Pope Urban II Research Paper

This sample Pope Urban II Research Paper is published for educational and informational purposes only. Free research papers are not written by our writers, they are contributed by users, so we are not responsible for the content of this free sample paper. If you want to buy a high quality research paper on history topics at affordable price please use custom research paper writing services.

Pope Urban II was a French-born church reformer and summoner of the First Crusade that recaptured Jerusalem in 1099. He is considered to be one of the most influential popes—in the history of the Roman Catholic Church and in European history as well.

Otho of Lagery (also known as Otto, Odo, or Eudes), who would later become Pope Urban II, was born in France in 1035. He studied at Reims under Bruno of Hartenfaust, who would later found the Carthusian Order and be canonized as St. Bruno. After retirement at Cluny, Otho was sent to Rome to aid Pope Gregory VII in his efforts to reform the church and eventually became the pope’s chief adviser. During his years in various church positions, Otho filled numerous vacant church offices with clerics faithful to Pope Gregory VII and removed those whom the pontiff had condemned. Otho became one of the most prominent and active supporters of the Gregorian reforms, especially during his term as legate in Germany. Otho was also among the select few whom Gregory VII had previously nominated as possible successors.

At a conference of Gregorian bishops at Terracina in 1088, Otho was elected pope to replace the recently deceased Victor III. After his election, Otho chose the papal name of Urban II. From the outset of his papacy, Urban II adhered to the reform efforts of Gregory VII and publicly declared his intention of following the policies set forth by his predecessor. In the same manner as his mentor, Gregory VII, Urban II was met with a storm of opposition. He was opposed not only by laymen but by the clergy, especially by the bishops. The pope would also have been distracted by battles against the Holy Roman Emperor Henry IV and his imperial pope Clement III over whether the imperial or the papal power was to be supreme in Christian Europe. Still in the midst of the Investiture Controversy, Urban II was unable to enter Rome until 1093 due to the presence of the antipope Clement III (Guibert of Ravenna) and the actions of the Holy Roman Emperor Henry IV.

Urban II utilized the conciliar method of church leadership, holding significant councils at Piacenza (1095), Clermont (1095), Rome (1097), Bari (1098), and Rome (1099). At Piacenza the pope approached the subject of the Crusades, after receiving a request for assistance from the Eastern Emperor, Alexius I. The more important council was that at Clermont, where Urban II began by reiterating the decrees of Gregory VII against simony, investiture, and clerical marriage. The matter of Constantinople and Jerusalem was also discussed, and a decision was made to send an army to rescue Jerusalem and the Catholic churches in the East from the Muslim Turks. In his sermon at Clermont, Urban II concluded his remarks with the phrase “Deus vult!” (God wills it!). This slogan would later become the battle cry of the crusader.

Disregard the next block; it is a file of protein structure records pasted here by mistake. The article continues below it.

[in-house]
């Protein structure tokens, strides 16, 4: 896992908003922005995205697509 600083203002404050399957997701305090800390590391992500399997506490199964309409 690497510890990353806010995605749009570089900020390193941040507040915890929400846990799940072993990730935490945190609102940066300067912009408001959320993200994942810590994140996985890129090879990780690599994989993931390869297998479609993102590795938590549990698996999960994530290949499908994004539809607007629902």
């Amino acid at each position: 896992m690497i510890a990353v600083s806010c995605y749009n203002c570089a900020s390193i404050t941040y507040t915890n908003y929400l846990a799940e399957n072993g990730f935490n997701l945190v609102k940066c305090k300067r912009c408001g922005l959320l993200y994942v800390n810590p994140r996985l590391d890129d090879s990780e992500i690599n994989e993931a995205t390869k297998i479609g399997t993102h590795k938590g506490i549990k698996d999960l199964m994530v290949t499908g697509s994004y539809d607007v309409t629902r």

Urban II’s initiation of the crusade movement is significant in world history. The various crusades provided the mechanisms for reopening the trade routes that united the civilizations of Europe and the East. Through these routes many things flowed: paper, the compass, medicines, spices, crops, cultural advances, and gunpowder. The First Crusade was successful in that Jerusalem fell to the crusaders in 1099. Urban II died on 29 July 1099, fourteen days after the recapture of Jerusalem by the Christian crusaders. Ironically, the pope’s death occurred before news of the event had reached Italy.

Although the First Crusade was a military success, some of the consequences were not anticipated by the Byzantine emperor, Alexus I. Instead of restoring Byzantine territories to eastern Catholic rule, the Roman Catholic conquerors established four independent Latin kingdoms. In addition, the Hospitallers, Templars, and Teutonic Knights came into power as religious military orders, with the stated purpose of protecting the pilgrims and holy sites.

The remains of Urban II were interred in the crypt of St. Peter’s, close to the tomb of Adrian I. Clearly, without the efforts of Urban II, most of the Gregorian reforms would not have succeeded. Urban II was beatified by Pope Leo XIII in 1881.


  1. Coppa, F. J. (1999). Encyclopedia of the Vatican and papacy. Westport, CT: Greenwood Press.
  2. Cowdrey, H. E. J. (2000). Popes and church reform in the 11th century. Burlington, VT: Ashgate.
  3. Levillain, P. (2002). The papacy: An encyclopedia. New York: Routledge.
  4. Somerville, R. (1972). The councils of Urban II. Amsterdam: Hakkert.

See also:

Free research papers are not written to satisfy your specific instructions. You can use our professional writing services to order a custom research paper on political science and get your high quality paper at affordable price.


Always on-time


100% Confidentiality
Special offer! Get discount 10% for the first order. Promo code: cd1a428655